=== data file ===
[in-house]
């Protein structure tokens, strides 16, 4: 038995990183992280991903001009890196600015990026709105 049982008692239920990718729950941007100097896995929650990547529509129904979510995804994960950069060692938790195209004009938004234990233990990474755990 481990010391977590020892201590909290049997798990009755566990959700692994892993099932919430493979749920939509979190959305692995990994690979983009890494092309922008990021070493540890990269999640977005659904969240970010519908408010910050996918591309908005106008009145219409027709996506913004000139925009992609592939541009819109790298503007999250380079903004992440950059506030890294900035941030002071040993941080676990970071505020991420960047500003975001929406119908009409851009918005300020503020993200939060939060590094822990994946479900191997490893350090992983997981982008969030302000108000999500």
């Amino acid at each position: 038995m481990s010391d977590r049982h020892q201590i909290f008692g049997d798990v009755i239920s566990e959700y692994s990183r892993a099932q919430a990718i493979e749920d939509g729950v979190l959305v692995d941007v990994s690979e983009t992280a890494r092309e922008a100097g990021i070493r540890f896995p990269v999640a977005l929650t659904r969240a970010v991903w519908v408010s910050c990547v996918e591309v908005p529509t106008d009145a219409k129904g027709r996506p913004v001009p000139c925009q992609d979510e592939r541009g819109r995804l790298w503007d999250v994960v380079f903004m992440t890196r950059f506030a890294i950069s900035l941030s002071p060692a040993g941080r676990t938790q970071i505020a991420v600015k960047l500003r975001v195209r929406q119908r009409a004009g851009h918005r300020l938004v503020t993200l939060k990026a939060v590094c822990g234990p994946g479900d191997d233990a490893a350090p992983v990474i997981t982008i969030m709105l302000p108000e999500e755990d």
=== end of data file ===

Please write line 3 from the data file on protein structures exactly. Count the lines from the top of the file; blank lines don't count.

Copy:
């Amino acid at each position: 038995m481990s010391d977590r049982h020892q201590i909290f008692g049997d798990v009755i239920s566990e959700y692994s990183r892993a099932q919430a990718i493979e749920d939509g729950v979190l959305v692995d941007v990994s690979e983009t992280a890494r092309e922008a100097g990021i070493r540890f896995p990269v999640a977005l929650t659904r969240a970010v991903w519908v408010s910050c990547v996918e591309v908005p529509t106008d009145a219409k129904g027709r996506p913004v001009p000139c925009q992609d979510e592939r541009g819109r995804l790298w503007d999250v994960v380079f903004m992440t890196r950059f506030a890294i950069s900035l941030s002071p060692a040993g941080r676990t938790q970071i505020a991420v600015k960047l500003r975001v195209r929406q119908r009409a004009g851009h918005r300020l938004v503020t993200l939060k990026a939060v590094c822990g234990p994946g479900d191997d233990a490893a350090p992983v990474i997981t982008i969030m709105l302000p108000e999500e755990d």